We are currently working on updating and reorganizing our website.
All information on current exhibits, how to find us, and our hours of operation can be found on this page.
We expect to have the entirety of the website operational shortly.
Kenilworth Historical Society
“In Her Own Right” shares the intriguing story of architect, artist, and naturalist Marion Mahony Griffin. Born in 1871,mere months before the Great Chicago Fire, Marion grew up with her family in Winnetka before returning to Chicago in 1879. She became only the second woman to graduate from MIT with a degree in architecture and was the first woman registered to practice architecture in Illinois at a time when the glass ceiling for women was suffocatingly low. As a designer in Frank Lloyd Wright’s studio Marion had an essential role in the majority of the drawings in the 1910 German publication that brought Wright international recognition. While working for Wright, Marion met her husband and architectural partner, Walter Burley Griffin. They left Wright’s studio to pursue a project creating Australia’s new capital, Canberra. From there they made a significant impact creating a model suburb outside of Sydney, along with numerous other projects around Australia and India. Marion returned to Chicago following Walter’s death in 1937, where she settled in Roger’s Park with her sister’s family until her death in 1961. The exhibit illustrates her incredible life through text, images, scale models of her work, original artwork, and scholar interviews.
“In Her Own Right: Marion Mahony Griffin” will be on exhibit at Kenilworth Historical Society through May 31, 2018
Our “Kenilworth Centennial Structures” permanent exhibit has entered the digital realm! Our previous wall display of Kenilworth’s centennial structures has been updated to a digital platform to allow for easier updating of information as structures reach the centennial mark, searchable information by street, date built, or architect, and additional information and photographs. The improved accessibility to information on Kenilworth’s centennial structures is a beneficial gateway to those conducting house histories.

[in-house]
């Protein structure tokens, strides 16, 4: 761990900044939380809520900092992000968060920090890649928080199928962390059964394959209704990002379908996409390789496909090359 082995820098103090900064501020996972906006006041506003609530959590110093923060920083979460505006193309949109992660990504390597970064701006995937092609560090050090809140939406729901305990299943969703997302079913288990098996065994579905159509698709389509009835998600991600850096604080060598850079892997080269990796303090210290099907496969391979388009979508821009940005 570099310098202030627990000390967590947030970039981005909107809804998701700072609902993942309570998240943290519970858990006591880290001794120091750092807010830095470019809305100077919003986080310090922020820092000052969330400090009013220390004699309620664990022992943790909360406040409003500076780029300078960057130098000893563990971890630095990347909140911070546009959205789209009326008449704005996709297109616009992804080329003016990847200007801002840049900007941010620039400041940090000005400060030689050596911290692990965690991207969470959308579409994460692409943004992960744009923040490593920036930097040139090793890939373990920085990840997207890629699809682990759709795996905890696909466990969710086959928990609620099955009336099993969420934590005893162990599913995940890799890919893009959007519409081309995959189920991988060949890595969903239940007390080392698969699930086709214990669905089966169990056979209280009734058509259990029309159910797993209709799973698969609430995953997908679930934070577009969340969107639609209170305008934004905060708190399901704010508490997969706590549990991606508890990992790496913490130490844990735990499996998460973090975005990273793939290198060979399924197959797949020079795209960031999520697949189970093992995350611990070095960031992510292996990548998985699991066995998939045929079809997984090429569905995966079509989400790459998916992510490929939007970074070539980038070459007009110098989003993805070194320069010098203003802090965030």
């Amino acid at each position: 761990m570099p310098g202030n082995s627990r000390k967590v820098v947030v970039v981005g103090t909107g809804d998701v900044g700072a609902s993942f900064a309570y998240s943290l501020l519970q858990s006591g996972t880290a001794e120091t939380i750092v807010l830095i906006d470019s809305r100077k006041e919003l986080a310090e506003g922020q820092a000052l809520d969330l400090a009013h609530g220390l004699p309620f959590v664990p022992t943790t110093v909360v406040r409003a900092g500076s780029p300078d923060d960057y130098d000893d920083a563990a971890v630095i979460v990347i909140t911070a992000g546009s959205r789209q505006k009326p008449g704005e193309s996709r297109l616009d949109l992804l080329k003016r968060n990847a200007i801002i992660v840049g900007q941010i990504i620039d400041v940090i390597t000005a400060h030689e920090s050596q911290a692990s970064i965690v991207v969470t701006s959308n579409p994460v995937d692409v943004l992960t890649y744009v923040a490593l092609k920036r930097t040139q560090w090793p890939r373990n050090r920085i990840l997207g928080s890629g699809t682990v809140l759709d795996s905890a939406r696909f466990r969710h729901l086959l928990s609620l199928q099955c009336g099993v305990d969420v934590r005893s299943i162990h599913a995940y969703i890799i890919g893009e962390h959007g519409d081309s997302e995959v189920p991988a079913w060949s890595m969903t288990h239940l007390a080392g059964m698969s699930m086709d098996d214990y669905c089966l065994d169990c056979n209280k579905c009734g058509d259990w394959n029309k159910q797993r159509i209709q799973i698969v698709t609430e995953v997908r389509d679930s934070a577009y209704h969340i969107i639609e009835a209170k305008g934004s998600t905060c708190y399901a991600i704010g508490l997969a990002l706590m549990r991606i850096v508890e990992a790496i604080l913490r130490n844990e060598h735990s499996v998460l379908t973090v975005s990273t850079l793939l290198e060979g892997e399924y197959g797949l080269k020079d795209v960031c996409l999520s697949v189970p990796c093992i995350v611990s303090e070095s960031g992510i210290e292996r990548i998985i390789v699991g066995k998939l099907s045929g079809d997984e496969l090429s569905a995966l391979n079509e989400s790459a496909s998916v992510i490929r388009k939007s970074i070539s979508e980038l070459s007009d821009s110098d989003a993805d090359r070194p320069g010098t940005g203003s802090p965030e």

The new digital platform also includes an interactive map of Kenilworth showing the location of all centennial structures. Witness the growth of Kenilworth by using the sliding timeline to see new structures as they were built year by year! Meet us under the lamp post to illuminate your knowledge of Kenilworth’s centennial structures and be sure to ask what additional information we might have in our archives.
Starting in mid-November 2017 our exhibit gallery and upstairs offices underwent an extensive renovation and upgrade. The renovation brought about new flooring on the entire first floor, new paint schemes, and most importantly significant changes to our gallery space. The existing acoustic ceiling tile was torn down and replaced with a darkly-painted exposed ceiling with new track lighting fixtures. The walls were covered with new drywall with plywood backing to better accommodate mounting items on the wall and additional outlets were installed to allow for installation of technology elements in future exhibits. The new space provides a more versatile canvas for presenting future exhibits at the Kenilworth Historical Society.
Monday – Open 9:00-5:00
Tuesday – Closed
Wednesday – Closed
Thursday – 9:00-5:00
Friday – Closed
Saturday – Open by appointment (Please call or email to schedule a time)
Phone: (847) 251-2565
Address: 415 Kenilworth Avenue, Kenilworth, IL 60043
The mission of the Kenilworth Historical Society, founded in 1922, is to serve as a museum and repository for the local historical materials that document the people, events, and organizations involved in the history of the Village of Kenilworth, on an ongoing basis. The society collects, preserves, and interprets these materials and makes them available to the public, both children and adults, through exhibits, programs, and access to its research collection.
Kenilworth, Illinois is located between the villages of Wilmette and Winnetka, sixteen miles north of the Chicago loop.
The Society is located in the Stuart Memorial Building, 415 Kenilworth Avenue in the center of the village, directly east of the train station and across the street from the Kenilworth Assembly Hall. Kenilworth Avenue is accessible from Sheridan Road on the eastern end and Green Bay Road on the western end.